A problem I have seen more often with most deadlifts is hyperextending at the end of the movement. A lot more athletes, when they first train with me, have this problem. I think they do it because that is how they think the movement is supposed to be done and haven’t been shown the correct way and don’t know any better or they have a weakness. I often ask “do you get a sore back when you deadlift?” and 9 times out of 10 the answer is yes.
When you finish a deadlift you want to drive your hips forward as explosively as possible, finishing the movement by squeezing your glutes as hard as you can, with your hips fully extended, and your shoulders slightly in front of the bar. The problem comes when athletes are unable to drive with the hips and contract the glutes, they hyperextend their lower back to finish the movement instead of contracting glutes. They are actually very weak in the finished position, if you poke the butt it is soft and they often have a slight bend in the knees as well. All the load in this poor position is transferred to the low back.
Now this won’t necessarily cause an immediate injury but over time you will definitely develop one if you continue to hyperextend at the end of the deadlift. It is like tooth decay, you don’t feel it happening but you know it once you have a hole in your tooth.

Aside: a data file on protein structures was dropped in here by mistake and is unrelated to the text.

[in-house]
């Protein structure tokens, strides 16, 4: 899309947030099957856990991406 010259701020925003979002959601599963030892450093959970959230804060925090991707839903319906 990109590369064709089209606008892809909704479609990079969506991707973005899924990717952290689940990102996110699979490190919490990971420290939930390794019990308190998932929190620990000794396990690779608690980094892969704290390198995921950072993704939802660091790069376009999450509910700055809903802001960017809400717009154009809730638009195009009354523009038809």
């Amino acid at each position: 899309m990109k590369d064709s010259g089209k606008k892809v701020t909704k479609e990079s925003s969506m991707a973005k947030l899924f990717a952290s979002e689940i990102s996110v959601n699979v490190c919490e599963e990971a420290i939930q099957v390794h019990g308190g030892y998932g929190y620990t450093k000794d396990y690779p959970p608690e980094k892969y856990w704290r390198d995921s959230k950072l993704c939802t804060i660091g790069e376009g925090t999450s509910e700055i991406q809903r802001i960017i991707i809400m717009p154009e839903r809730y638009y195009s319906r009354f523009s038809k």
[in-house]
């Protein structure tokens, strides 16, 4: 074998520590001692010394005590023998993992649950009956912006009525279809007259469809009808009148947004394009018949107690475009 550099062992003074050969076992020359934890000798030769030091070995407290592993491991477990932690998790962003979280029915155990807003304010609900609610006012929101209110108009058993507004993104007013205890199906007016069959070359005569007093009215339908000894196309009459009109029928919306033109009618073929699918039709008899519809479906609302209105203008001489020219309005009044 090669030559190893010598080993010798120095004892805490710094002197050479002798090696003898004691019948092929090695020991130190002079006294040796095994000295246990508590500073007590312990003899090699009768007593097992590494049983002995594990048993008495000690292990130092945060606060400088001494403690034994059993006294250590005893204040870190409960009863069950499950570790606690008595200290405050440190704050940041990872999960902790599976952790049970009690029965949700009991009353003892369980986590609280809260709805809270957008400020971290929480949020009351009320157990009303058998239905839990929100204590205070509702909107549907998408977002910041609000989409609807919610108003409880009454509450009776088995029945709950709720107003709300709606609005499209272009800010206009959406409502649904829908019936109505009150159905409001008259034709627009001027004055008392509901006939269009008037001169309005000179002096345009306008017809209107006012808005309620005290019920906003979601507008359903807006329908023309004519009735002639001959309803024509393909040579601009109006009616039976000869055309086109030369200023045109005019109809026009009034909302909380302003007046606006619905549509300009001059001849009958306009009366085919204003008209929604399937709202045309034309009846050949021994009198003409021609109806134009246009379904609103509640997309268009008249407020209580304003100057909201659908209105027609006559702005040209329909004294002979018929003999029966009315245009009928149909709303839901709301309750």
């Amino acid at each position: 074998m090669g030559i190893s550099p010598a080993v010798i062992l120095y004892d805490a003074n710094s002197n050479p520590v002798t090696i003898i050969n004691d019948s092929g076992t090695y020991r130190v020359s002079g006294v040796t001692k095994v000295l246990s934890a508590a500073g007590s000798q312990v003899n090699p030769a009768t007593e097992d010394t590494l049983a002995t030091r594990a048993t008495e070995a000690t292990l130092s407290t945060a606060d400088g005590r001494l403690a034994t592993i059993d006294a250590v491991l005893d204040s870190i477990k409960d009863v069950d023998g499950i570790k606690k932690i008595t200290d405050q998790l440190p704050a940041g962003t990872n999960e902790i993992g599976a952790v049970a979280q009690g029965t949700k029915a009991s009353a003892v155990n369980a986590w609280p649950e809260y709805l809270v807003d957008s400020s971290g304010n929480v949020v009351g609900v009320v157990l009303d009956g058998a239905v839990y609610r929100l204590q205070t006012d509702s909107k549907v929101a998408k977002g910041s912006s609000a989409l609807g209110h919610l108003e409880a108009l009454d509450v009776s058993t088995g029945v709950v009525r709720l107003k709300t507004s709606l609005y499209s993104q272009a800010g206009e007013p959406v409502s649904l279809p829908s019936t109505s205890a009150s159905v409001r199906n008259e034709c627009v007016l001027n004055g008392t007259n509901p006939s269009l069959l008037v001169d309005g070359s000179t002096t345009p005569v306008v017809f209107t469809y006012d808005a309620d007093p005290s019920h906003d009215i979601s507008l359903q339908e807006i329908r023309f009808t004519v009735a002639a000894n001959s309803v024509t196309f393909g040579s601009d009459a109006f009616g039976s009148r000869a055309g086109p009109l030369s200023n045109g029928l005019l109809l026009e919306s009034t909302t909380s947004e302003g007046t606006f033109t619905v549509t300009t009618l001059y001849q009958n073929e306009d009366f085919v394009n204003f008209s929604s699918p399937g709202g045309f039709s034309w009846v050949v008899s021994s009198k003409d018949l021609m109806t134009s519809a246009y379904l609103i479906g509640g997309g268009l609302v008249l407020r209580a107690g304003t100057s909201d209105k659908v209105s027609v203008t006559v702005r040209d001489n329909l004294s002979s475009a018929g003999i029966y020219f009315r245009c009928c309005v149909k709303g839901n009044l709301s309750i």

If it is a bad habit that someone has developed then it is a matter of making them aware of the problem and just teaching them to stand tall, not lean back. You can give them a slap on the back once the hips are fully extended to let them know they are there. This doesn’t take very long to teach once they feel how much more solid they are in the end position and especially when they realize how much energy they were wasting before.
I like to teach my athletes to finish their deadlifts with the shoulders slightly forward for a couple of reasons. First of all is so they don’t overextend and ruin their lower backs, as spoken about above, and I also like them to finish in this position so that it teaches them a good position for when we do more explosive movements like snatch pulls, clean pulls, power snatches, power cleans etc. In these movements you don’t want to purposely drive your hips under the bar, you want your shoulders slightly in front of the bar until the point of contact where you explode.
A small change in technique like this could save you from injury and also increase the amount of weight you can lift. If you have to regress a little to get your technique right I suggest you do so it will be we worth it in the long run.